When five-year-old Mlandvo’s mother died, the cause was listed as “undisclosed sickness.”
In Swaziland, this is how a community refers to the fact that the person had HIV/AIDS. Mlandvo’s mother succumbed just as several of his father’s other wives had. Polygamy is common in Swaziland, and in some ways this hastens the spread of the disease.
In some ways, it also explains why so many children are left to fend for themselves.
In other ways, it does not – although Mlandvo’s father was still alive, he did not live in the same house. And as is common with these polygamous family situation, his father’s other wives were not interested in caring for Mlandvo and his younger brother, Simiso.
Instead, Mlandvo and Simiso were left in the care of their older sister. She was enrolled in the equivalent of 9th grade and had a chance at creating a better life if she completed school. And so Mlandvo and Simiso would stay at home while their sister was in class.
With these additional responsibilities, Mlandvo’s sister was soon overwhelmed. Mlandvo became very sick, and Simiso was growing weaker and weaker. Their father did not believe in seeking medical treatment, and thus their little lives were in peril.
And yet nearby was a Mission of Mercy child development center. The staff at the Ludzeludze center became aware of Mlandvo and Simiso’s situation and intervened. Because the center had access to a local clinic, they secured testing and treatment for HIV and tuberculosis.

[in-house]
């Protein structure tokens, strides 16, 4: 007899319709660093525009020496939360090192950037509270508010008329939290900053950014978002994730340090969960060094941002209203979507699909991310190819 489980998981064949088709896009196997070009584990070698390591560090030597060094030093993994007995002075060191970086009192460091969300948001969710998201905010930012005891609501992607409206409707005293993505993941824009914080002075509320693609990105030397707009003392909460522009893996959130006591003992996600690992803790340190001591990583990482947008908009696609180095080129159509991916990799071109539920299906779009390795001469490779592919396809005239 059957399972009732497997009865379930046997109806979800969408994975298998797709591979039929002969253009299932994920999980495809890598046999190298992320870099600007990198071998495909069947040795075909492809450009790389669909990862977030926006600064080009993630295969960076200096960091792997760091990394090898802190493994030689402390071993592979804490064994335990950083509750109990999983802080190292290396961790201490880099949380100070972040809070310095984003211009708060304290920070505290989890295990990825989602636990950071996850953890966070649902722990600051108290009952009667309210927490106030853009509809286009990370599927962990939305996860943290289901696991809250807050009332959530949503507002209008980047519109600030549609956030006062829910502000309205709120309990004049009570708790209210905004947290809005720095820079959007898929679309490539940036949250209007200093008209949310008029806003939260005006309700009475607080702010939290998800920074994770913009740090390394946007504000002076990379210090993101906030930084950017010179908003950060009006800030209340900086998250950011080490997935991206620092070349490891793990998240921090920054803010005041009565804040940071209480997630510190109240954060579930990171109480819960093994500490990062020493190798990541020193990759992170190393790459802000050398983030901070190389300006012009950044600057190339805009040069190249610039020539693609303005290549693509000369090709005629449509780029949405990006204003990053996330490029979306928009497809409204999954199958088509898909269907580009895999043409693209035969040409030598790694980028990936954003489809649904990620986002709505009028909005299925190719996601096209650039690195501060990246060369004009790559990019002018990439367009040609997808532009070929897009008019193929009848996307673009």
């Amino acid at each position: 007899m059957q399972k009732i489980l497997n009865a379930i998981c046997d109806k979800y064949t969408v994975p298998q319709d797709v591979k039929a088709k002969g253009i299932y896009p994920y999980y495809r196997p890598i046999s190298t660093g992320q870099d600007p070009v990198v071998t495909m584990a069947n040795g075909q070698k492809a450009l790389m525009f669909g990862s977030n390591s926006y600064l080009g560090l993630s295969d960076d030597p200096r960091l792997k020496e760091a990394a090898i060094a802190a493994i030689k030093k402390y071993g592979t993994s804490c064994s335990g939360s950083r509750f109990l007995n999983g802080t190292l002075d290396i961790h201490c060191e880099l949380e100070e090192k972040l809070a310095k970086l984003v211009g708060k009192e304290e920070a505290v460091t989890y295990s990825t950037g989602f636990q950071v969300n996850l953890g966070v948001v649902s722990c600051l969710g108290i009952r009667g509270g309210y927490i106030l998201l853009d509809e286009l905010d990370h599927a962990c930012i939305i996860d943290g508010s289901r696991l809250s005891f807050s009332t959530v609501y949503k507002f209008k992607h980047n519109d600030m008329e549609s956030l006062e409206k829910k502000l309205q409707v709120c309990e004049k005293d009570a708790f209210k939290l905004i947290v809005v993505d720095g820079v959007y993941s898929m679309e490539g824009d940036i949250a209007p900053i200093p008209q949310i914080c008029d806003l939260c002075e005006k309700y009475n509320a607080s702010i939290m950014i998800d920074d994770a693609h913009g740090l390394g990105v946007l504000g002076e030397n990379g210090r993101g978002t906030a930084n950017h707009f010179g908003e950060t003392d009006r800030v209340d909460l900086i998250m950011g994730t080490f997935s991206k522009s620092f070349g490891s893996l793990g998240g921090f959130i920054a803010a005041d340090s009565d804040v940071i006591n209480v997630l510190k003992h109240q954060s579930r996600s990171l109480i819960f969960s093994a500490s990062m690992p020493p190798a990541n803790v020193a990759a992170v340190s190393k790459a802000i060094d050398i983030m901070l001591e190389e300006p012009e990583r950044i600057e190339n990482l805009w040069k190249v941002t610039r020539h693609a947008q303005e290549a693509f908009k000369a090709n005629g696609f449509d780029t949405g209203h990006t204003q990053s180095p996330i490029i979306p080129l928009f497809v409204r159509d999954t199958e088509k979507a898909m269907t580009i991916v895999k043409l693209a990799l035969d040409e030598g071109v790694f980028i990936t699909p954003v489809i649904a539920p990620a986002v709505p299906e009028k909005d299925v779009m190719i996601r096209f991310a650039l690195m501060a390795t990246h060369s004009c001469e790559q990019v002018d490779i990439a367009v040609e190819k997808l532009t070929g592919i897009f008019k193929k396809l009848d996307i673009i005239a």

One staff member relates that “Mlandvo would be lying helpless on a sick bed or even have died a long time ago” without the assistance of the center staff. Mission of Mercy’s Children’s Crisis Fund provided consistent support so Mlandvo and his brother could continue their treatments.
Mlandvo is slowly gaining weight and growing stronger. He receives daily meals at the child development center, and special protein-enriched rice packs are available for him to take home to supplement those meals. He is enrolled in the center’s preschool and is excited about learning and playing like all little boys.
This is the ministry you support – help to those physically orphaned and left with little support. Because of your giving, we can continue to offer help to children like Mlandvo – and that help comes in the form of medical assistance, nutritious food, and love and support from caring adults.
When speaking to his anxious disciples before his crucifixion, Jesus comforted them by saying, "I will not leave you as orphans; I will come to you" (John 14:18.) And so too does Mission of Mercy work to help those in the greatest need, especially the children.
To learn more about the Children’s Crisis Fund that helps children like Mlandvo, click here.